Portfolio theory is an investments theory that seeks to explain how investors can minimize investment risks while at the same time maximizing returns on their investments (Elton, 2007, Markowitz, 1952). Under the same concept fund managers have a chance to make rational decisions to prevent them from running their organisations into loss making? The theory is based upon the diversification concept whereby investors choose a collection of assets to invest in rather than a single asset. They are usually in the form of unit trusts.
specifically for you
for only $16.05 $11/page
Due to the fact that different assets change in value differently a collection of them may have an overall smaller risk than each individually. For example the prices in the stock markets usually increase while the prices in the bond markets decrease. Thus a combination of assets from these two categories may produce a better pay off matrix than the individual assets traded independently (Sharpe, 1964).
In financial markets, the capital asset pricing model is a mathematical model that is used to determine a theoretical expected rate of return for a specific asset. This is usually so if the asset is to be incorporated into an asset portfolio that is well diversified and as long as the asset has a non-diversifiable risk (Bodie et al., 2008). The non –diversifiable risk is a requirement for assets that are to be traded in financial markets as equities (Cuthbertson and Nitzsche, 2008).
The portfolio theory and the capital assets pricing model are based on some assumptions. These include the assumption that investors are rational, price takers, markets are efficient, existence of perfectly competitive markets. These assumptions have been deduced to lead to the existence of some shortcomings.
Regardless of their shortcomings the portfolio theory and the capital asset pricing model are very useful to investors and fund managers. Firstly they are important in estimating possible or expected returns of an asset as well as the possible risk associated with the asset in due time (Mandelbrot and Hudson, 2004). This allows for investors to choose a portfolio of assets with a higher expected return as well as a lower risk. To a fund manager they are relevant in assisting them to create asset baskets that are less likely to be influenced by investors’ money or choices (Hubbard, 2007).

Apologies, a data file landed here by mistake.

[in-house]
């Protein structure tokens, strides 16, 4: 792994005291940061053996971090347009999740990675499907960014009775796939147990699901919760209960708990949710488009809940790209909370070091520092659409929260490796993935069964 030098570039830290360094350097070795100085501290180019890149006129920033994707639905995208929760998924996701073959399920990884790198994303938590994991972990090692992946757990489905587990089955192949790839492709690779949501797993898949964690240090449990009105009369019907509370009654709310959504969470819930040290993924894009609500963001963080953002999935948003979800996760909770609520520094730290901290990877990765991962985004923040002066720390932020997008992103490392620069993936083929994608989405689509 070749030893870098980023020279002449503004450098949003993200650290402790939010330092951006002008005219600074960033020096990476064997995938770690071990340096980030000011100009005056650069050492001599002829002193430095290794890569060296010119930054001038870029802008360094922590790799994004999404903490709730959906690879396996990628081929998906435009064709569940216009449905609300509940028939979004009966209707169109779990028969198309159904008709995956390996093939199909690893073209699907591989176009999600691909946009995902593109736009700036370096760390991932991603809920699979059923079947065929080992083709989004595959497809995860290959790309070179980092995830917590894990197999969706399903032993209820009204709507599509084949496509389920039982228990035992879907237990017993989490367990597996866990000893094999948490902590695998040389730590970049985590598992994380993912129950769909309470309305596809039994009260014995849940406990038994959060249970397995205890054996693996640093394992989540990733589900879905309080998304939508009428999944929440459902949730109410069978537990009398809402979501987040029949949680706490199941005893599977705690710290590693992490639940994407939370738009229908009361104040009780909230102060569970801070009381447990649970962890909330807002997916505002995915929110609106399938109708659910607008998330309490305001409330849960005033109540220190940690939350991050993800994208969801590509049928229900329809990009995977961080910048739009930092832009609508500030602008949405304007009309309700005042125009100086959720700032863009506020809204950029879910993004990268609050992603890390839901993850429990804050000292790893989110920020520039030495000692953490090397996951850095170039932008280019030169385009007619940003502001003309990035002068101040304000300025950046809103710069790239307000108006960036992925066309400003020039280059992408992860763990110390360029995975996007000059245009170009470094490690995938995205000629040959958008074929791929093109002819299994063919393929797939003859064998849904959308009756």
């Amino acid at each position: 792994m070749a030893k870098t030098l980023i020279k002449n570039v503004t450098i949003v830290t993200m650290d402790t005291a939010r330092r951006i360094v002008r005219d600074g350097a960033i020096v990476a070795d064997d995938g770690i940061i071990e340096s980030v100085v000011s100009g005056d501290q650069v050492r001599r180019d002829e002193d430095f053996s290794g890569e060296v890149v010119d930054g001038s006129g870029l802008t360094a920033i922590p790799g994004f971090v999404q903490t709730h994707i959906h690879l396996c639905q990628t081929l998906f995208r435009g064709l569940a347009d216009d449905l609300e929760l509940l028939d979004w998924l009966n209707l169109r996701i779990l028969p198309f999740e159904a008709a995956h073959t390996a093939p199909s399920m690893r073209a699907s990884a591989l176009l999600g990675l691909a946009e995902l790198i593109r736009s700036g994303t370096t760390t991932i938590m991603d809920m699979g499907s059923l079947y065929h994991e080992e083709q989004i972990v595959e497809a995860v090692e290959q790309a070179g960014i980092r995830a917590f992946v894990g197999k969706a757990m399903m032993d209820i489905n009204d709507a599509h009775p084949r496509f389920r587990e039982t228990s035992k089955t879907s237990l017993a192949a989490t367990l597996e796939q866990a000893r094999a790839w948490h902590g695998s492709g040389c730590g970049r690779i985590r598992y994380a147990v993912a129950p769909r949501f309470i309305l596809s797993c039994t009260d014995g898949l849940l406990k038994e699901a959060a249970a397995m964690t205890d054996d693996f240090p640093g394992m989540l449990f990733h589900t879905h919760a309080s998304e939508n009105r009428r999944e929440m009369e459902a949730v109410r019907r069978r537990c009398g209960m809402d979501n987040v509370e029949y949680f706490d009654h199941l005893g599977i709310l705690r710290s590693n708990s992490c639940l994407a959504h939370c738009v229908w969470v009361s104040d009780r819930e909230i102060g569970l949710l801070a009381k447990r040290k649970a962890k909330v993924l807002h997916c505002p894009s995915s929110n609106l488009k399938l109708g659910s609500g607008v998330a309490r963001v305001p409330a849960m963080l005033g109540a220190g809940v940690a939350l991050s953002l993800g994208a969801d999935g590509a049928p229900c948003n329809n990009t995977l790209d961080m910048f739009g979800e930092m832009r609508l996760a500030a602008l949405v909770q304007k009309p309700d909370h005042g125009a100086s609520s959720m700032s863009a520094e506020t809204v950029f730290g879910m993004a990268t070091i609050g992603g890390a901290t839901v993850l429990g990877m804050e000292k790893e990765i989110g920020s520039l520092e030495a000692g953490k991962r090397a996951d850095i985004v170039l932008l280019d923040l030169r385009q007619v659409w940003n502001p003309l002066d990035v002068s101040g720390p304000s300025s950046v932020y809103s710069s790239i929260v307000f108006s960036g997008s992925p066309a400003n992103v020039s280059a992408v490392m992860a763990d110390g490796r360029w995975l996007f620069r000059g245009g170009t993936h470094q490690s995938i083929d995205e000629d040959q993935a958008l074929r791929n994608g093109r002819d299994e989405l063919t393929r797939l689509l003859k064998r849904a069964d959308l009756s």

Capital asset pricing model is also important in determining whether an asset is correctly priced, overvalued, or undervalued. If the pricing is done correctly then investors and or fund managers have a chance of deciding whether to buy or sell the assets at the estimated prices (Tobin, 1958).
Depending on the predictability (represented as variance in the model) of an asset fund managers and or investors can decide on their credit worthiness or their potential to borrow or loan money to potential investors. The portfolio theory and the capital asset pricing model are also important to investors and fund managers in the context of the calculation of an assets net present value (Chandra and Shadel, 2007). The net present value allows the two to calculate the value of an asset especially government securities at the present day as well as their discounting rates (Lintner, 1965).
100% original paper
on any topic
done in as little as
The portfolio theory and the capital asset pricing model have not only been in use in the financial markets sector only. Over the years they have been widely used in the behavioural sciences as well as other disciplines (Sciulli and Etzioni, 1996).
BODIE, Z., KANE, A. & MARCUS, A. J. 2008. Investments, Boston, McGraw-Hill/Irwin.
CHANDRA, S. & SHADEL, G. 2007. Crossing disciplinary boundaries: Applying financial portfolio theory to model the organization of the self-concept. Journal of Research in Personality, 41, 346-373.
CUTHBERTSON, K. & NITZSCHE, D. 2008. Investments, Chichester, England ; Hoboken, NJ, Wiley.
ELTON, E. J. 2007. Modern portfolio theory and investment analysis, Hoboken, NJ, J. Wiley & Sons.
HUBBARD, D. W. 2007. How to measure anything : finding the value of “intangibles” in business, Hoboken, N.J., John Wiley & Sons.
LINTNER, J. 1965. The Valuation of Risk Assets and the Selection of Risky Investments in Stock Portfolios and Capital Budgets. Review of Economics and Statistics 47, 13-39.
MANDELBROT, B. B. & HUDSON, R. L. 2004. The (mis)behavior of markets : a fractal view of risk, ruin, and reward, New York, Published by Basic Books.
MARKOWITZ, M. 1952. Portfolio Selection. Journal of Finance 7, 77-91.
SCIULLI, D. & ETZIONI, A. 1996. Macro socio-economics : from theory to activism, Armonk, N.Y., M.E. Sharpe.
SHARPE, F. 1964. Capital asset prices: A theory of market equilibrium under conditions of risk. Journal of Finance 19, 425-442.
TOBIN, J. 1958. Liquidity preference as behavior towards risk. The Review of Economic Studies 25, 65-86.